osewalrus (osewalrus) wrote,

The changing nature of family

Ruth Marcus' Washington Post editorial on the Cheney Child http://www.washingtonpost.com/wp-dyn/content/article/2006/12/07/AR2006120701440.html
got me thinking on the nature of family and how it will change with the rise of same sex parents.

As a matter of tactics, same sex marriage proponents have argued that all a child needs is two loving parents of any variety. That's fine for politics. Now lets talk reality for a moment.

Changes in family structure inevitably produce new issues in child rearing. Please note I don't say better or worse. Nor do I counsel trying to freeze marriage and family life in its present form (which has undergone continuous non-stop evolution since human civilazation began). Nor do I know precisely what the changes will be. But, as a betting man, I would bet that a same sex couple raising children and the children themselves will face a different set of challenges than those raised in hetero couplings.

Of course, we should distinguish between first generation challenges and challenges that will emerge when the social pattern becomes more acceptable. For an example, let us consider the outcomes of the last "assault" on "traditional marriage": the no fault divorce.

Until about 40 years ago, divorce in the U.S. was difficult to obtain and carried considerable social stigma. No surprise, this produced considerable social welfare cost. Unhappy families, abused spouses, abused children, etc. Demand for divorce increased, but law and society were slow to catch up. The legal system and the social system got dangerously out of whack. Many states technically granted divorce only for "cause." Nevada, very famously, had no fault divorce. This led to all sorts of legal fictions where either parties alleged some sort of legally acceptable fault that everyone knew was a sham (one study showed that the vast majority of NYC claims of adultery named the same "Jane Doe" as the supposed partner of the husband for adultery purposes) or sham resdence in Nevada.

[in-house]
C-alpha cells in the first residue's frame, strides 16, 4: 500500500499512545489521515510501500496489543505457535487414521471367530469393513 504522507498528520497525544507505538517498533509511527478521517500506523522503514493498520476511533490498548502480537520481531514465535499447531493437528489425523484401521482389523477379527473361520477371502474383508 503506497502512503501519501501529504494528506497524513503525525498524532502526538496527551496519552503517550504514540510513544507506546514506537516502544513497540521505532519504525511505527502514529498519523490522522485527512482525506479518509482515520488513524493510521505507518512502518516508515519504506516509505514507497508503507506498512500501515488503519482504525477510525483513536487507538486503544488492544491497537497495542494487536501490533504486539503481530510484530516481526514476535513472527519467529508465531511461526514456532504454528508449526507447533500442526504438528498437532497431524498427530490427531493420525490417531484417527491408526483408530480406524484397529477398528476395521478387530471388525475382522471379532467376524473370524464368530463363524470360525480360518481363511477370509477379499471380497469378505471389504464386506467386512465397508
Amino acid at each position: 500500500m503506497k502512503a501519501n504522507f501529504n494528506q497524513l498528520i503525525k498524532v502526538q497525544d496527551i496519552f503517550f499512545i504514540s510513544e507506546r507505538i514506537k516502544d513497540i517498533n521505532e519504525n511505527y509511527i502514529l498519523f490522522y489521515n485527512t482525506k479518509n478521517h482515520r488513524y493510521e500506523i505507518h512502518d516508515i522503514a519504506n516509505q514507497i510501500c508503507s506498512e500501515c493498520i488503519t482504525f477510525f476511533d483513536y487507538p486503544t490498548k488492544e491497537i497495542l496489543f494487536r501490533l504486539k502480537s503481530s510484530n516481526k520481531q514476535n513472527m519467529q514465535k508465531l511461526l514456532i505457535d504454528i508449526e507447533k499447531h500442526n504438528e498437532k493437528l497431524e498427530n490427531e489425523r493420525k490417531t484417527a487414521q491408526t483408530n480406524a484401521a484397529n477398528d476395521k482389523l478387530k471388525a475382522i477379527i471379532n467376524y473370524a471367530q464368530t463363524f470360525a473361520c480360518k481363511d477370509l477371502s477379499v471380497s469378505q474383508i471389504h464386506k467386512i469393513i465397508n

Meanwhile, because divorce was hard to get and only for cause in most places, it still carried considerable stigma for both the divorced spouse (especially the woman) and the children. While growing acceptability of the legal shams made divorce somewhat more common and less stigmatizing, it still artificially increased the social cost.

So states began to change the law to move to "no fault" divorce. Defenders of "traditional marriage" fiercly resisted, arguing that "divorce on demand" would wreak havoc on children's lives. Proponents countered that children would be much better off in loving single-parent homes than in loveless, possibly abusive homes and catagorically resisted the allegation that divorce would of necessity impose any burden on children.

Over the years, studies have shown that children of divorce do, in fact, have a set of issues and emotional stresses that are different from those of children in marriages that do not end in divorce. This is not an issue of comparatives or an argument against no fault divorce. But it is a reality and reognizing the reality provdes a way to address the challenges. We can identify issues that may emerge (stress, separation anxiety, verious kinds of standard and non-standard reactions, relearning what is expected of them) and counsel parents and children on how to try to minimize the stresses and make positive adjustments.